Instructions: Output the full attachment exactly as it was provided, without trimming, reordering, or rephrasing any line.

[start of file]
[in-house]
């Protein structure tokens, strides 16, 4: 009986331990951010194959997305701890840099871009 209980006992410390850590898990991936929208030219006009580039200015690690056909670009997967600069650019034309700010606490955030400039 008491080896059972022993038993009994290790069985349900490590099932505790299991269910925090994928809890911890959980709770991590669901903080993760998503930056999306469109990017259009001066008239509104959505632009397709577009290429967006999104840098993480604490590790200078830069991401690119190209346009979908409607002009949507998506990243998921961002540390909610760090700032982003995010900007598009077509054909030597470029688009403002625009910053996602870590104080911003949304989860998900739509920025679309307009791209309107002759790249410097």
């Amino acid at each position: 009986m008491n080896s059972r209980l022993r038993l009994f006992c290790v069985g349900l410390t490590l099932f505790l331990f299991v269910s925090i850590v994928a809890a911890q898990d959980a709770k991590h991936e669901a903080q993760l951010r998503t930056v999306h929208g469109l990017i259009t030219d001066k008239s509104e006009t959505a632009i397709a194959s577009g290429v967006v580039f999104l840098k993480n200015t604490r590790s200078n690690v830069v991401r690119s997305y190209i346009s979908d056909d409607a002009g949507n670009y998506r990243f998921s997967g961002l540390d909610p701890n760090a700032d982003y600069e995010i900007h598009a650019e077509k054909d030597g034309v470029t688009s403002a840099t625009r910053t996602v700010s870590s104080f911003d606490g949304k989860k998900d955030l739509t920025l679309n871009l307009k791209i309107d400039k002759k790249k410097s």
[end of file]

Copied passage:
[in-house]
């Protein structure tokens, strides 16, 4: 009986331990951010194959997305701890840099871009 209980006992410390850590898990991936929208030219006009580039200015690690056909670009997967600069650019034309700010606490955030400039 008491080896059972022993038993009994290790069985349900490590099932505790299991269910925090994928809890911890959980709770991590669901903080993760998503930056999306469109990017259009001066008239509104959505632009397709577009290429967006999104840098993480604490590790200078830069991401690119190209346009979908409607002009949507998506990243998921961002540390909610760090700032982003995010900007598009077509054909030597470029688009403002625009910053996602870590104080911003949304989860998900739509920025679309307009791209309107002759790249410097």
């Amino acid at each position: 009986m008491n080896s059972r209980l022993r038993l009994f006992c290790v069985g349900l410390t490590l099932f505790l331990f299991v269910s925090i850590v994928a809890a911890q898990d959980a709770k991590h991936e669901a903080q993760l951010r998503t930056v999306h929208g469109l990017i259009t030219d001066k008239s509104e006009t959505a632009i397709a194959s577009g290429v967006v580039f999104l840098k993480n200015t604490r590790s200078n690690v830069v991401r690119s997305y190209i346009s979908d056909d409607a002009g949507n670009y998506r990243f998921s997967g961002l540390d909610p701890n760090a700032d982003y600069e995010i900007h598009a650019e077509k054909d030597g034309v470029t688009s403002a840099t625009r910053t996602v700010s870590s104080f911003d606490g949304k989860k998900d955030l739509t920025l679309n871009l307009k791209i309107d400039k002759k790249k410097s």